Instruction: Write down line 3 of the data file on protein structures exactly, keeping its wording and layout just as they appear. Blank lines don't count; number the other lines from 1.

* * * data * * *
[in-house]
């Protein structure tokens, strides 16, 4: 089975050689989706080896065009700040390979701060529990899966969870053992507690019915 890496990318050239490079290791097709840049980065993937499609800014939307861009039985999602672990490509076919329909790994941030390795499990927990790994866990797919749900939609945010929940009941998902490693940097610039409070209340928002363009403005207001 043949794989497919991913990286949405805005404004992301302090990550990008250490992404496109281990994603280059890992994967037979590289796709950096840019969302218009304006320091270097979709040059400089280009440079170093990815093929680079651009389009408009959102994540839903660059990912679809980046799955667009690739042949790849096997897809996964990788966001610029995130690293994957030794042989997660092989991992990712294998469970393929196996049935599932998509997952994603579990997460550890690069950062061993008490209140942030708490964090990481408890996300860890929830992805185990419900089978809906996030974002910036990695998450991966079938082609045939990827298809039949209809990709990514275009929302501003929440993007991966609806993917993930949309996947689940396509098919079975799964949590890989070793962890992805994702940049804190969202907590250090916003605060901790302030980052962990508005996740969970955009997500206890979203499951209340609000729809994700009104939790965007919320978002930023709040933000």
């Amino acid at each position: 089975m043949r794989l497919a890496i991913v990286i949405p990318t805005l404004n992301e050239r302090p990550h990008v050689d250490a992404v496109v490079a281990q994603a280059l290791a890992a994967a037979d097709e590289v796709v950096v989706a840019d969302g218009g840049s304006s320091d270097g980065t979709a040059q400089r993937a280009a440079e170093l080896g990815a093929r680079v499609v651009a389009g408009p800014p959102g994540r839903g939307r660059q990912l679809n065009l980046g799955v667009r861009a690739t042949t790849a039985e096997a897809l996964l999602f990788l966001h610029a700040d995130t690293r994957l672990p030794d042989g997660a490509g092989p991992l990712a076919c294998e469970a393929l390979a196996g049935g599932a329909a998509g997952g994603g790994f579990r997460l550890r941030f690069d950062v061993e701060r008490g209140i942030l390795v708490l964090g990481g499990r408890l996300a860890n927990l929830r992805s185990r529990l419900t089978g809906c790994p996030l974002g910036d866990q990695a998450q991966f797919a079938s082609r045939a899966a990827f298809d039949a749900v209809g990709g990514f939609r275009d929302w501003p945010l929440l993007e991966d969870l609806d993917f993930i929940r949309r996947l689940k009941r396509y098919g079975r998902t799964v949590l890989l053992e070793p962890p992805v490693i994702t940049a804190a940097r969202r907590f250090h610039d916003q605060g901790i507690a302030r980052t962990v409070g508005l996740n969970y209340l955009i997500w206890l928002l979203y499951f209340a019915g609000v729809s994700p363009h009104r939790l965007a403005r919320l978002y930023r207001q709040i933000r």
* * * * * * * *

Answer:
């Amino acid at each position: 089975m043949r794989l497919a890496i991913v990286i949405p990318t805005l404004n992301e050239r302090p990550h990008v050689d250490a992404v496109v490079a281990q994603a280059l290791a890992a994967a037979d097709e590289v796709v950096v989706a840019d969302g218009g840049s304006s320091d270097g980065t979709a040059q400089r993937a280009a440079e170093l080896g990815a093929r680079v499609v651009a389009g408009p800014p959102g994540r839903g939307r660059q990912l679809n065009l980046g799955v667009r861009a690739t042949t790849a039985e096997a897809l996964l999602f990788l966001h610029a700040d995130t690293r994957l672990p030794d042989g997660a490509g092989p991992l990712a076919c294998e469970a393929l390979a196996g049935g599932a329909a998509g997952g994603g790994f579990r997460l550890r941030f690069d950062v061993e701060r008490g209140i942030l390795v708490l964090g990481g499990r408890l996300a860890n927990l929830r992805s185990r529990l419900t089978g809906c790994p996030l974002g910036d866990q990695a998450q991966f797919a079938s082609r045939a899966a990827f298809d039949a749900v209809g990709g990514f939609r275009d929302w501003p945010l929440l993007e991966d969870l609806d993917f993930i929940r949309r996947l689940k009941r396509y098919g079975r998902t799964v949590l890989l053992e070793p962890p992805v490693i994702t940049a804190a940097r969202r907590f250090h610039d916003q605060g901790i507690a302030r980052t962990v409070g508005l996740n969970y209340l955009i997500w206890l928002l979203y499951f209340a019915g609000v729809s994700p363009h009104r939790l965007a403005r919320l978002y930023r207001q709040i933000r």